The Dark Pictures: Man of Medan’s Conrad is the guy in the horror movie everyone wants to die first. The rich party boy had spent all of his time on screen drinking beer, hitting on the captain of the ship he and his sister, Julia, had chartered for a wreck diving trip, and antagonizing some dangerous-looking fishermen by literally throwing money at them. But when the fishermen came back and captured everyone on board in hopes of earning ransom money, Conrad had the chance to redeem himself. Free of his bonds, he began sneaking towards the fishermen’s boat so he could steal it and go get help.
I was controlling Conrad in the hands-on demo of Supermassive Games’ upcoming title, which uses many of the same narrative and relationship mechanics as their 2015 hit Until Dawn. I was playing a tense rhythm game to wait for my moment, which took the form of pressing buttons in tune with Conrad’s accelerating heartbeat. But then a crash from off-screen forced me to make a quick call: run for the boat or attack the kidnappers. I ran — but was caught and thrown back in the makeshift brig with my friends.
That crash was caused by Julia’s boyfriend Alex, who was being played by my co-op partner. Earlier she’d been playing Conrad and found a bottle of cologne while snooping around Alex’s stuff and chose to leave it out instead of putting it back in place. When Alex broke free of the kidnappers, he grabbed the bottle and decided to use it as a weapon. My partner didn’t know it would mess with my plans. “I thought I was helping,” she said.
That conflict is at the core of Man of Medan’s online two-player co-op mode. We were playing with headphones on, sitting in the dark below deck on the USS Hornet, a World War II aircraft carrier, to get us in the mood for a spooky seafaring adventure. Like with Until Dawn, it’s hard to tell what consequences your decisions in Man of Medan will have on the story. It’s even harder to figure out what will happen when someone else is playing out their own story in parallel.
The Dark Pictures: Man of Medan opens in China during the 1940s, with a pair of drunken American sailors enjoying shore leave while fallen soldiers are loaded onto their ship in flag-covered caskets. The prologue/tutorial shows off the parallel narratives by having players take turns getting their fortunes told and testing their combat skills in a carnival game, switching off after a set time. They end up in a fist fight that lands one in the brig and the other in the ship’s infirmary. When they wake up, things have gone horribly wrong.
After a bit of exploring our respective spaces, my partner and I met back up to try to figure out what was going on. But even though we were in the same scenes, I didn’t realize until later that we were actually seeing different things. My character had a son and saw a child running around the boat. My partner saw the fortune teller come back to haunt her. Those hallucinations doomed us to kill each other, joining the rest of our crew in a strange and grizzly fate that would only be discovered in the modern day by the game’s protagonists.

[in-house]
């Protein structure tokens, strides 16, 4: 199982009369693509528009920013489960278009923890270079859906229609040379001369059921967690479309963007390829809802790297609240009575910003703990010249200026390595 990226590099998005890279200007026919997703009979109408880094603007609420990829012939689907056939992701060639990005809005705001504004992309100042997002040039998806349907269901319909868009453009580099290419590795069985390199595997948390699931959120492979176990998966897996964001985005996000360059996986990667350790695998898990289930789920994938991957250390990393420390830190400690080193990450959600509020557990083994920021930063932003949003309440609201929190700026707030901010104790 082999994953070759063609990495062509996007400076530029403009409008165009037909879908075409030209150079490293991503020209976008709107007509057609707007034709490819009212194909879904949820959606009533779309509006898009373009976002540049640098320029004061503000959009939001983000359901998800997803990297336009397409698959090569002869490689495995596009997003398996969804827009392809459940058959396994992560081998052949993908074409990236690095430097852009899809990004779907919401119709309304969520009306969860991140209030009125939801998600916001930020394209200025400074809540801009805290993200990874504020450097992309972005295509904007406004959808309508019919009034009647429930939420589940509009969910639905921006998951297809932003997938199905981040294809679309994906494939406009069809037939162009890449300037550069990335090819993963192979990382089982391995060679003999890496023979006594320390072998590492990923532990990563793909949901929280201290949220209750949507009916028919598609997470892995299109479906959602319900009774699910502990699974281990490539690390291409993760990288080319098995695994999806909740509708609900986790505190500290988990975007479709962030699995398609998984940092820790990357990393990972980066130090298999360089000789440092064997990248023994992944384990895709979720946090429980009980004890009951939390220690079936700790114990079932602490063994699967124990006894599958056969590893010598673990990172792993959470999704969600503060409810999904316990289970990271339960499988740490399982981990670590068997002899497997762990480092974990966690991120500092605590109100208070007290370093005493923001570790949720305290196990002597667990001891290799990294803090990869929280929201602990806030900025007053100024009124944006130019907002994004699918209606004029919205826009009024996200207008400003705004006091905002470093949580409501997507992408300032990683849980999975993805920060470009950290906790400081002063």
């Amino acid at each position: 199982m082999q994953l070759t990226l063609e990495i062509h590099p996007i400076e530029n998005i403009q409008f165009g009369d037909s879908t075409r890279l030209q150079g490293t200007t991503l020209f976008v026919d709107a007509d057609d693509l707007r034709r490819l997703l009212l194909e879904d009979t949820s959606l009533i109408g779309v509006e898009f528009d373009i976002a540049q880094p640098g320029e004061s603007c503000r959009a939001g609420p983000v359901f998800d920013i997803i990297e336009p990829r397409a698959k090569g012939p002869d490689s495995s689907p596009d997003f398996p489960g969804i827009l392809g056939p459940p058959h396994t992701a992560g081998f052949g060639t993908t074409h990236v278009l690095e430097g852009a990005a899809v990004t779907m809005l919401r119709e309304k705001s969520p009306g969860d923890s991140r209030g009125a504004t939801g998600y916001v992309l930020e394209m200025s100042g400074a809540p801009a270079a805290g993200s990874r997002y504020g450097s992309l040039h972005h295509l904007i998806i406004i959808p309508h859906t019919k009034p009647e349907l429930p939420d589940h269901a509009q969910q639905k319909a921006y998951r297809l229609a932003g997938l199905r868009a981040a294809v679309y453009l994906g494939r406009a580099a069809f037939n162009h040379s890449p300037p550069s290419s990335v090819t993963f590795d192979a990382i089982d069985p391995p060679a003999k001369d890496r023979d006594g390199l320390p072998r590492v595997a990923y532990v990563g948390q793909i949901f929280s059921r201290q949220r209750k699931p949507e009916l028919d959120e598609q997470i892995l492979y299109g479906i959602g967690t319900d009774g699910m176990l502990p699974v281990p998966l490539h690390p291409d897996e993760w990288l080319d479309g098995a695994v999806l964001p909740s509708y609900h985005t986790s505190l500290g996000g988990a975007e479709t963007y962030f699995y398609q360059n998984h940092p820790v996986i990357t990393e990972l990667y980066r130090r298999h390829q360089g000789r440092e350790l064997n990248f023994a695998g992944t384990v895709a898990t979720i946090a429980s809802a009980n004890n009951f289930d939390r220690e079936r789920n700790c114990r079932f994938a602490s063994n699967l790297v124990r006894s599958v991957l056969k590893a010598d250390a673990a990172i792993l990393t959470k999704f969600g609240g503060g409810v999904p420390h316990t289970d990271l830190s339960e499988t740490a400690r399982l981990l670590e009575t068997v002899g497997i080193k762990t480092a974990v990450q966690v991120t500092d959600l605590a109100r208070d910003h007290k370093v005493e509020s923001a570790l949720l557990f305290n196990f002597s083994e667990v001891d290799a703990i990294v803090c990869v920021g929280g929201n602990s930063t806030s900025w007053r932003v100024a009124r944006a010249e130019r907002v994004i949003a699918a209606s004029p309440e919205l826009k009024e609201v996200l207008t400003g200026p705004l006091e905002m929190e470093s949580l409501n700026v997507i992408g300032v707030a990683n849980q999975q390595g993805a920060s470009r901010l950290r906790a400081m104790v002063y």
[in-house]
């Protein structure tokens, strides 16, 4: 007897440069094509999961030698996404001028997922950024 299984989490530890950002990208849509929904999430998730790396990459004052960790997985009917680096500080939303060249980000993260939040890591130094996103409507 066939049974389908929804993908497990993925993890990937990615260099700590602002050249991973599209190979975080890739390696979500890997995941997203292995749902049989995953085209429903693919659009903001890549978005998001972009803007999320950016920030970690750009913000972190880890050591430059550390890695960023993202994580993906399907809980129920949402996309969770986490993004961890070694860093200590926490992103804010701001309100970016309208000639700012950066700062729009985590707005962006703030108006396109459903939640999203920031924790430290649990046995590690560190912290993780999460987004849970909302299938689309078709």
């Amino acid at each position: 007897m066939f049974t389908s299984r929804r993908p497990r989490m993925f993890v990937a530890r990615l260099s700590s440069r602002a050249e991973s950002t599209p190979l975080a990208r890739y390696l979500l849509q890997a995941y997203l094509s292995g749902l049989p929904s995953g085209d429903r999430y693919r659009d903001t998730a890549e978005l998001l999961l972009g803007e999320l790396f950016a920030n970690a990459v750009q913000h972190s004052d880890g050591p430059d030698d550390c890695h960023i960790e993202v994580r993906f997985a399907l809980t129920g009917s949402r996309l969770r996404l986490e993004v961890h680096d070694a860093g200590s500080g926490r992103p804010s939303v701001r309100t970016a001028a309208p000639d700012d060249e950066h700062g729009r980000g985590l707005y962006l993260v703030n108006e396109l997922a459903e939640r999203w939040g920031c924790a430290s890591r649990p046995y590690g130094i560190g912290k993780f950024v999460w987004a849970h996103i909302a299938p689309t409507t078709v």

The rest of the game has each player taking turns controlling the five main characters, sometimes in the same space and other times far apart. For instance, while I was playing Fliss, captain of the Duke of Milan, as she was brushing off Conrad’s advances, my partner was playing Julia as she and Alex explored a sunken plane. When the fishermen showed up, they cut the dive line, bringing both of our plots back together as the divers had to return to the surface. I’d previously been playing Alex and knew he’d been planning on proposing to Julia during the trip. I learned it had happened — and not gone well — through some overheard conversation on deck, but it had been my partner playing Julia who’d decided to turn him down.
The way we played this 90-minute demo created a wildly unpredictable experience, but I can easily imagine friends wanting to communicate over Discord as they played to share perspective and collaborate on what to do. That’s the whole point of “Movie Night,” a couch co-op version for two-to-five players who each have control of a single character. The prologue was unfortunately tedious in this version, since everyone had already been through it by the time we were giving this mode a try, though it still revealed some fun surprises like the hallucinated child. Playing socially, we also decided to purposefully screw some challenges up just to see what would happen.
Just chatting with the other reporters at the event gave a sense of the sheer scope of the choices in The Dark Pictures: Man of Medan. Two players had Conrad and Fliss making out all over the boat. Another duo had Conrad get killed trying to escape. In some versions, Julia was shot during the confrontation with the kidnappers. Most players had Conrad cover up his snooping so Alex never had the opportunity to throw that perfume bottle. The different outcomes are determined through a mix of dialogue choices and whether you succeed or fail in gameplay challenges expressed through rhythm games and quick time events.
After Man of Medan’s prologue ends, the Curator, a dapper figure who will serve as host to the entire anthology series, explains that sometimes your partner’s decisions will seem strange, but you have to understand that they are making their own choices that probably seem right at the time. Video games take some of the fear out of the horror genre by putting the player in control. Man of Medan’s co-op mode asks you to surrender part of that control and put your faith in someone else with the hope that they have the judgment and skills needed for you to survive the game’s trials together.
The Dark Pictures: Man of Medan will release on PlayStation 4, Xbox One, and PC on Aug. 30.